Surprisingly Strong Magnetic Fields Match Supermassive Black Hole's Relentless Pull
Supermassive black holes churn in the centers of galaxies, powering the system. Now, scientists have learned a bit more about these black holes and have found that magnetic fields play an impressive role in the systems' dynamics; in fact, it turns out that the magnetic field strength actually matches the force produced by a black hole's powerful gravitational pull.
Researchers have previously created computational models of black holes that have included magnetic fields. These models suggested a black hole could sustain a magnetic field that was as strong as its gravity yet until now, there's been no observational evidence to support these models.
Now, that's changed. The scientists found evidence from jets of gas that shoot away from supermassive black holes. Formed by magnetic fields, these jets produce a radio emission that the researchers then used to measure the magnetic field strength near the black hole itself.
"This paper for the first time systematically measures the strength of magnetic fields near black holes," said Alexander Tchekhovskoy, one of the researchers, in a news release. "This is important because we had no idea, and now we have evidence from not just one, not just two, but from 76 black holes."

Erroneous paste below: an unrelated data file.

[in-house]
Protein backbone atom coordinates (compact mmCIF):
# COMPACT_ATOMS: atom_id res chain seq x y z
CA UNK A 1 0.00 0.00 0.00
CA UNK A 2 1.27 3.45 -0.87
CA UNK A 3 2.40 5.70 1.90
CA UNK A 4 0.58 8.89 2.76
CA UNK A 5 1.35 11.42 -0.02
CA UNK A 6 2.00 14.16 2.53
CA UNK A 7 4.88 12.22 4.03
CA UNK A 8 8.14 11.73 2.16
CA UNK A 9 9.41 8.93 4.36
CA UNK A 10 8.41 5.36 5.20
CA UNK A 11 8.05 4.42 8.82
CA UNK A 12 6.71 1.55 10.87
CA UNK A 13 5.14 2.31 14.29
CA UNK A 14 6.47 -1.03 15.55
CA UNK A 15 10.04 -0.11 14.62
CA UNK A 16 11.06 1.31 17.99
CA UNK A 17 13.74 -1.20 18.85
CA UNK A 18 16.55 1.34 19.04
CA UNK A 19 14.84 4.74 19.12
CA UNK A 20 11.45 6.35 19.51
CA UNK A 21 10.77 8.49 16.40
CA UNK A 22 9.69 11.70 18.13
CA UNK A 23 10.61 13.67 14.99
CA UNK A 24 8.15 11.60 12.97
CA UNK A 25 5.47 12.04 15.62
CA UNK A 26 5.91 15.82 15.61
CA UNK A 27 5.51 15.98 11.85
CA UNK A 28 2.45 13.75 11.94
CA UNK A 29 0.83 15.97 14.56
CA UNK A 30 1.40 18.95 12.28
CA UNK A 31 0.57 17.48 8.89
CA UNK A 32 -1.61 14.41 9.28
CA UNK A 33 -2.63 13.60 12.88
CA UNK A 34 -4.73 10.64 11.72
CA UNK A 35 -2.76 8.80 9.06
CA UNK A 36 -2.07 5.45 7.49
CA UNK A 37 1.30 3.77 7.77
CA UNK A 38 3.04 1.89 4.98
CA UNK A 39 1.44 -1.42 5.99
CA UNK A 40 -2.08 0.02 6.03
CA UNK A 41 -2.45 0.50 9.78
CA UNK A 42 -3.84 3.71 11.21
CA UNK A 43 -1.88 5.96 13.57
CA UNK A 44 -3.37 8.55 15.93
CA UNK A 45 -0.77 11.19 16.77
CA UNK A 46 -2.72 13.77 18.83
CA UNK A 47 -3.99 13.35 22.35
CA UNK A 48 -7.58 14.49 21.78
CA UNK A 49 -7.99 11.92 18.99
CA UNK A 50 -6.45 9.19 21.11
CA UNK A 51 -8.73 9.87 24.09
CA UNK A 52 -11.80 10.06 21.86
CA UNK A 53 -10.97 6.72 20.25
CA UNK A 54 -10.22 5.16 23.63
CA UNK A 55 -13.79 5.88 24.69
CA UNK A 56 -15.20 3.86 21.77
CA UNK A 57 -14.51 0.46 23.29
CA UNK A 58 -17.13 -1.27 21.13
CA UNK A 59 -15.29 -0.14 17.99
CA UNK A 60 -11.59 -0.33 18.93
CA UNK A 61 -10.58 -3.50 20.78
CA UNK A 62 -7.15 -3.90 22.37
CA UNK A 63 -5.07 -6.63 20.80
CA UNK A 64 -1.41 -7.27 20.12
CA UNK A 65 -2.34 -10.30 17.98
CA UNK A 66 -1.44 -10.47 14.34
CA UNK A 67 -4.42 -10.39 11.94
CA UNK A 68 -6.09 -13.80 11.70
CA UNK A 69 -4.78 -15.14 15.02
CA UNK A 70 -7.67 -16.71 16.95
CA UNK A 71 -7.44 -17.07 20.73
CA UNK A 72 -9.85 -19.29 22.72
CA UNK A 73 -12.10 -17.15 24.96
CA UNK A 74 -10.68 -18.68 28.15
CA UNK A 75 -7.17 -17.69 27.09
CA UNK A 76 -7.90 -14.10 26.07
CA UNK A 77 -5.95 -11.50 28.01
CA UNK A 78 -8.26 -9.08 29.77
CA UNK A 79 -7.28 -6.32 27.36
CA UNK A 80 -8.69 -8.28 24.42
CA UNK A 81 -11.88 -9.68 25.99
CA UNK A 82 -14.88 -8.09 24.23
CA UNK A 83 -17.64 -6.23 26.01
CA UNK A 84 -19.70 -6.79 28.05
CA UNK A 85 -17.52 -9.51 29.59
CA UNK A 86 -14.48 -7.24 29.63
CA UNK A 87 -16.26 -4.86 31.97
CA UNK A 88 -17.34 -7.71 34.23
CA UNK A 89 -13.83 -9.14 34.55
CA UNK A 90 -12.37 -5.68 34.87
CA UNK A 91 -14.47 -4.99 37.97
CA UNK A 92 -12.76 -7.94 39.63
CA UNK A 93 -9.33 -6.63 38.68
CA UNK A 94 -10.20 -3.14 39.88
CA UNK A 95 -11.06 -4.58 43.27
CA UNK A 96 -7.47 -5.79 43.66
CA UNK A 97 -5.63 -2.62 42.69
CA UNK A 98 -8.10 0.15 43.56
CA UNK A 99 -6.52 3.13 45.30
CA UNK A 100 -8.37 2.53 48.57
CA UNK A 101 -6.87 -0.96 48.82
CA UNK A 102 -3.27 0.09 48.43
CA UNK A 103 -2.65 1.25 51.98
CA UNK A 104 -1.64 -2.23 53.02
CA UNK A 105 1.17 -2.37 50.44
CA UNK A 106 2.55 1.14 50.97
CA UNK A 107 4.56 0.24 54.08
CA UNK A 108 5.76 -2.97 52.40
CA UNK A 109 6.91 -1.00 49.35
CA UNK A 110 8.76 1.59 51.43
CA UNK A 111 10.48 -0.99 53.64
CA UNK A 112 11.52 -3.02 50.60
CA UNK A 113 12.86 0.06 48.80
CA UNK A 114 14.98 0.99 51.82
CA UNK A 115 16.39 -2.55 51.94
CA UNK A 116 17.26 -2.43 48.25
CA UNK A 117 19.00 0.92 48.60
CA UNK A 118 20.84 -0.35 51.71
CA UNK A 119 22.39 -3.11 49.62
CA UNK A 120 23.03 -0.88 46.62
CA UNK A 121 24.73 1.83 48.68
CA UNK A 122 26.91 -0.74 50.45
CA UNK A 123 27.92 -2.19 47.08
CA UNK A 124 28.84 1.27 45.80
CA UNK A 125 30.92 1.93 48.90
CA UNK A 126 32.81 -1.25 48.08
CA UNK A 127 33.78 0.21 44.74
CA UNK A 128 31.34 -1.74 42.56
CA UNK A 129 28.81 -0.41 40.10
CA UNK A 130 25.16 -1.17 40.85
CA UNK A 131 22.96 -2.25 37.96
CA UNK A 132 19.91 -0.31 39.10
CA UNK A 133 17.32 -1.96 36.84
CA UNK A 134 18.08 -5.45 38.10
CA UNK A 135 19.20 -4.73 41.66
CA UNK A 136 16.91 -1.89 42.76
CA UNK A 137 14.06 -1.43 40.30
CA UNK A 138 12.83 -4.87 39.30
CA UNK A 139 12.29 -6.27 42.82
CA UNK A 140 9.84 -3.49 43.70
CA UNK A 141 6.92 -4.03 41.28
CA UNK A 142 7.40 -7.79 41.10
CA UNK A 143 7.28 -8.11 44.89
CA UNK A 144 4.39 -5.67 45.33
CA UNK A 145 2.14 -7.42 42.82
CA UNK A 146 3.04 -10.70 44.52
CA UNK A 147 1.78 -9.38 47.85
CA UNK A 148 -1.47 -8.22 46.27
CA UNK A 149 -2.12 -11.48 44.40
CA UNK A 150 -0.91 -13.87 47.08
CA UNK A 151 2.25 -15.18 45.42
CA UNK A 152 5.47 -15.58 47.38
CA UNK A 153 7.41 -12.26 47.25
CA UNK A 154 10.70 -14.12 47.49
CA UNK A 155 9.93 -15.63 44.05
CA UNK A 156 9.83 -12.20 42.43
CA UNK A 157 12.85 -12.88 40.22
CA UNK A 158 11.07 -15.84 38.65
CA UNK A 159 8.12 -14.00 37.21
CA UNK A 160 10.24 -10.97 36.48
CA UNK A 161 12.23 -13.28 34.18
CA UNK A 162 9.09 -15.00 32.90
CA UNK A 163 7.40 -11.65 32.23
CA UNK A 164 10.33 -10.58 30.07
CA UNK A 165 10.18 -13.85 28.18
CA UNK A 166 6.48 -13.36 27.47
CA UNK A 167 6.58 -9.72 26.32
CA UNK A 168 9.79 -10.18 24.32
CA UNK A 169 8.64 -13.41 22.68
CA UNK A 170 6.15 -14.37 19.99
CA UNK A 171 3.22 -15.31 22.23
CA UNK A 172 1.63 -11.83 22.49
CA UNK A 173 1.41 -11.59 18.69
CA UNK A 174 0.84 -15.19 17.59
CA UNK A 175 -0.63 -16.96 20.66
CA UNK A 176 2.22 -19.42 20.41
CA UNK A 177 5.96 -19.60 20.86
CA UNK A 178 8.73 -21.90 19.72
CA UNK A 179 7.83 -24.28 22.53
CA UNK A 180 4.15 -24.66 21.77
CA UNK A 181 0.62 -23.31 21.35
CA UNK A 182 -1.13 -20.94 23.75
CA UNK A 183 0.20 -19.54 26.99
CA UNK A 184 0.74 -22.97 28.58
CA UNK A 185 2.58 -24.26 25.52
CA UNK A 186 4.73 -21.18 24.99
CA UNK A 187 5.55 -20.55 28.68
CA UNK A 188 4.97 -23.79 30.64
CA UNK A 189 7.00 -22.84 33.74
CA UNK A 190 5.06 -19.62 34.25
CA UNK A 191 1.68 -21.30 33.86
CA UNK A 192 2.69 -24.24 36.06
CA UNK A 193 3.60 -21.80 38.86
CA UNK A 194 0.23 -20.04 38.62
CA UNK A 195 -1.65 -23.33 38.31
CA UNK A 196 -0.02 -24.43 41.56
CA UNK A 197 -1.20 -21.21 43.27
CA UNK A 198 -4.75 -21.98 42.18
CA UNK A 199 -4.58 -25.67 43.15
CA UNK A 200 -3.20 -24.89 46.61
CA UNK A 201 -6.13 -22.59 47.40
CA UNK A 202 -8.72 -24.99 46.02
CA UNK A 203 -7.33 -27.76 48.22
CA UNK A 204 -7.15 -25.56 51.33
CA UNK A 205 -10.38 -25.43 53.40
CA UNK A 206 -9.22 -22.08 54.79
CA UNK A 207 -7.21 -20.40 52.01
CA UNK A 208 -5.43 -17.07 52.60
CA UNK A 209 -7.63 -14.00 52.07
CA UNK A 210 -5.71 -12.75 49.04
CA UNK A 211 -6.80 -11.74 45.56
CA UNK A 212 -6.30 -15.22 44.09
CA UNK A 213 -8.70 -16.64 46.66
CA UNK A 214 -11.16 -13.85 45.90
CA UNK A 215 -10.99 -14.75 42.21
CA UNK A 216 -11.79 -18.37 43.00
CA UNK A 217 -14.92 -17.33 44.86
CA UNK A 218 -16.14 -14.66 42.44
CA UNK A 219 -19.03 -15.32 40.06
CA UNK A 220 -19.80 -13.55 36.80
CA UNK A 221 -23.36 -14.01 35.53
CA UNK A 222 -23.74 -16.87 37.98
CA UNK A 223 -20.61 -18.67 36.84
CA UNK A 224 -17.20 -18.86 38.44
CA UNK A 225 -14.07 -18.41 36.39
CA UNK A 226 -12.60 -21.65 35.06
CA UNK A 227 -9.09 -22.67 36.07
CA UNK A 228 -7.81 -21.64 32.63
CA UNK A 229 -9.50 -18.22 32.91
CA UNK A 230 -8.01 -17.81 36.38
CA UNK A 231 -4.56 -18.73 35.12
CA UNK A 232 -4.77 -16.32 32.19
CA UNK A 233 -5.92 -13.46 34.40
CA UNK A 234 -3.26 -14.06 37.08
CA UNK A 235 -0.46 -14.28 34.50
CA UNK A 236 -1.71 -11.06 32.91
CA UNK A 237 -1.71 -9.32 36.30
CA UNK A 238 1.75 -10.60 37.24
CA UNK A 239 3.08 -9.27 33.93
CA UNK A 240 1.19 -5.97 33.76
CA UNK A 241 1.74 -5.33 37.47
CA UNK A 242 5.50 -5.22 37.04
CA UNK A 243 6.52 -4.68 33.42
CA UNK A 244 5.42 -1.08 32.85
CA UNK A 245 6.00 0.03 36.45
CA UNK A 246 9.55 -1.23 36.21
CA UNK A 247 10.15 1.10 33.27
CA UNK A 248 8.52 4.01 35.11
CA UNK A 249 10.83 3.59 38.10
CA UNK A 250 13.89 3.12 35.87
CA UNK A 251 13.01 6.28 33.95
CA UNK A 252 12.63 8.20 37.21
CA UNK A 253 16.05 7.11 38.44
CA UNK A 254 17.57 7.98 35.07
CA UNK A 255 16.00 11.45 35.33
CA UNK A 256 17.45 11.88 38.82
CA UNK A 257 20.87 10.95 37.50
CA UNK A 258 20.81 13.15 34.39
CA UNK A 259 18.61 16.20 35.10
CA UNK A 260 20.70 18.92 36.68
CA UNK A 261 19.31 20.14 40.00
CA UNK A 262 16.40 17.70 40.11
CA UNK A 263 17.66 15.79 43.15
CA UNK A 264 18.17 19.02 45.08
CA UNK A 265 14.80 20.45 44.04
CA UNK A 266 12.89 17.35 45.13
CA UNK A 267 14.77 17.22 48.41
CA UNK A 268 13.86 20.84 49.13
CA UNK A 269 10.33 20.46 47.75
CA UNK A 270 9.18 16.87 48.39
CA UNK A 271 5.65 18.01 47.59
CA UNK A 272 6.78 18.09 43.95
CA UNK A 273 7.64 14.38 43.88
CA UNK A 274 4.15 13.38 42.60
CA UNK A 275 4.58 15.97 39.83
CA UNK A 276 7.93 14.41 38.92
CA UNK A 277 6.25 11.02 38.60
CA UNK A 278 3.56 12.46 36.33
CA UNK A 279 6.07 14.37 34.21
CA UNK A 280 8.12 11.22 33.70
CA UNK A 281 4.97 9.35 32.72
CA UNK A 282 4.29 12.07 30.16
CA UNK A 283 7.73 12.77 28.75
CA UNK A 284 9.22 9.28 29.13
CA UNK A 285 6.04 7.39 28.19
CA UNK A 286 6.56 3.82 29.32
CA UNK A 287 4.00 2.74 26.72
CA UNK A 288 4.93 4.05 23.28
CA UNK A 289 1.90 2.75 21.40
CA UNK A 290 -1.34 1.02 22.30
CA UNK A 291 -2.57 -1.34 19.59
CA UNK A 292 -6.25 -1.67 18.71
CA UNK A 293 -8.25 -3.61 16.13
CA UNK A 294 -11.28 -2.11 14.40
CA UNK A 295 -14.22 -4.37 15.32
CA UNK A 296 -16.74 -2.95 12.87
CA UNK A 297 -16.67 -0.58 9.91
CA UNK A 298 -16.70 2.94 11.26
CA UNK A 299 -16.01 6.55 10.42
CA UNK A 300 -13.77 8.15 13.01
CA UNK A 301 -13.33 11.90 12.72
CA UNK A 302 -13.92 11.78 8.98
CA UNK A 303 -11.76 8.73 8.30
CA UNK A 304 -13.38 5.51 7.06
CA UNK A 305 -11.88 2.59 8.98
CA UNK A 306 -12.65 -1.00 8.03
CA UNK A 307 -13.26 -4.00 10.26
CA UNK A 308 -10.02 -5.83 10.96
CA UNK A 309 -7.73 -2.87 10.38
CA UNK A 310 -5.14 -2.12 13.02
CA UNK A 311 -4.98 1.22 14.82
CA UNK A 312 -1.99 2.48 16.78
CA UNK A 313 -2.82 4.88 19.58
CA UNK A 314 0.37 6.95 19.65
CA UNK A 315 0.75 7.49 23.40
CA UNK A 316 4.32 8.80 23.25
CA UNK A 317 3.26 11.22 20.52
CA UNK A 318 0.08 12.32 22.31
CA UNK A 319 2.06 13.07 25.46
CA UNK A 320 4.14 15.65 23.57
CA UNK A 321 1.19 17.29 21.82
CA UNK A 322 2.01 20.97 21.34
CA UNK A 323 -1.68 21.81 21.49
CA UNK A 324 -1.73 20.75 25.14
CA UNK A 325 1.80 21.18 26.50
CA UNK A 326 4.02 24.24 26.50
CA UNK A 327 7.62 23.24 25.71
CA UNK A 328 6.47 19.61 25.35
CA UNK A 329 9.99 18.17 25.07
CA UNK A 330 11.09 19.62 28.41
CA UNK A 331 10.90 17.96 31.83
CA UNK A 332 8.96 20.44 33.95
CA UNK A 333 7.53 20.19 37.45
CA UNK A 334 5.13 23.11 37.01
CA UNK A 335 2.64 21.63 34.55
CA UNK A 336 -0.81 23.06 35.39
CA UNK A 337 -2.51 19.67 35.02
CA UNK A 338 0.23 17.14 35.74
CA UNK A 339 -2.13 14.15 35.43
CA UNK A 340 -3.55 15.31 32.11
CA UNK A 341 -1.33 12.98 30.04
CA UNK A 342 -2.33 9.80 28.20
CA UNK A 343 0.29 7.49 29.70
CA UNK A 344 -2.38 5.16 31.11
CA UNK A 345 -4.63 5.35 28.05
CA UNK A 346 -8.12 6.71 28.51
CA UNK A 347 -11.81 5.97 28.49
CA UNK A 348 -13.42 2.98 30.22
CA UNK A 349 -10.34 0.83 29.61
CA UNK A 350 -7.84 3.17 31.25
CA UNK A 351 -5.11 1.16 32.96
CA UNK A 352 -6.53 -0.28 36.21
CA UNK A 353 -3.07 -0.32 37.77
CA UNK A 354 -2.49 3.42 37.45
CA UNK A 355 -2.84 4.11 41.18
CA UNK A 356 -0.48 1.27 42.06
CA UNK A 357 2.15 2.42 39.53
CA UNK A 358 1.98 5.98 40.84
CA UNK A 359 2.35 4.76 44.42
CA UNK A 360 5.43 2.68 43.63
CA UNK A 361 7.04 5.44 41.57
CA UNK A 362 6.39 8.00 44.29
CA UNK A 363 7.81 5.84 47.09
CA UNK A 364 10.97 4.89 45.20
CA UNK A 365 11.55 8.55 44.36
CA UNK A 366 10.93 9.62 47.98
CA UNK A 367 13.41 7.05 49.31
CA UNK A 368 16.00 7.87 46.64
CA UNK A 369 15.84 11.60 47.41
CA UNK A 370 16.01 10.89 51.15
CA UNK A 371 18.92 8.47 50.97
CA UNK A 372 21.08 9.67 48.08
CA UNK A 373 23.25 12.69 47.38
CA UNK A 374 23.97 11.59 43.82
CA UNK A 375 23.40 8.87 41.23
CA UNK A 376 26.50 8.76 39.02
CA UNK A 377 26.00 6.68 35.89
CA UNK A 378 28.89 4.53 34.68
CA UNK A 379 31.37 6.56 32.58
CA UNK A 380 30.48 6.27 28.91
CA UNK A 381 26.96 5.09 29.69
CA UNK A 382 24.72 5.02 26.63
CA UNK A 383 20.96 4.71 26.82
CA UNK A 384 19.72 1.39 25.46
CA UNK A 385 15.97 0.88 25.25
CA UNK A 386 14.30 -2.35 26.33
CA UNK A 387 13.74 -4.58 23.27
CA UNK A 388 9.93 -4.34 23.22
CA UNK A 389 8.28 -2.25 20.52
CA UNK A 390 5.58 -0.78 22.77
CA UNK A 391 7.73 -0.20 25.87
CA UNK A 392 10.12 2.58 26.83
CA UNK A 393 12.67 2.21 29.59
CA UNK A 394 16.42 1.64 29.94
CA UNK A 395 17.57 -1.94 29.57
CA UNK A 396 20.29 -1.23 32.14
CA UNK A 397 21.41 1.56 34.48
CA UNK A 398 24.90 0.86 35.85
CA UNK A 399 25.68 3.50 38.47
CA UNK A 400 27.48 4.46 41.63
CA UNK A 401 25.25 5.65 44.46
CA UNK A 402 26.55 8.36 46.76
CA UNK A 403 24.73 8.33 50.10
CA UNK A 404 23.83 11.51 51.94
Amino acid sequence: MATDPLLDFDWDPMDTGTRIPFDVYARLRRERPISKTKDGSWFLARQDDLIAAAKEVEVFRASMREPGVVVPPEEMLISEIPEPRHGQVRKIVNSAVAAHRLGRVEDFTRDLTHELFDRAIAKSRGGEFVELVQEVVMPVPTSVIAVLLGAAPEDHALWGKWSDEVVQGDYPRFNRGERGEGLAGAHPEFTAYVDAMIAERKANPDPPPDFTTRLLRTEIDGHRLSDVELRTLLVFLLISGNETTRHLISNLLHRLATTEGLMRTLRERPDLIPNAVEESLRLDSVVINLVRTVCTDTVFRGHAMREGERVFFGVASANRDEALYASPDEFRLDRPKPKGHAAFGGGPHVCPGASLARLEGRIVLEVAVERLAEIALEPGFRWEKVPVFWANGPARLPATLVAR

In fact, the researchers found not only that the measured magnetic fields can be as strong as a black hole's gravity, but that they are also comparable in strength to those produced inside MRI machines found in hospitals, which are roughly 10,000 times greater than the field of Earth itself.
"The magnetic fields are strong enough to dramatically alter how gas falls into black holes and how gas produces outflows that we do observe, much stronger than what has usually been assumed," said Tchekhovskoy in a news release. "We need to go back and look at our models once again."
The findings are published in the journal Nature.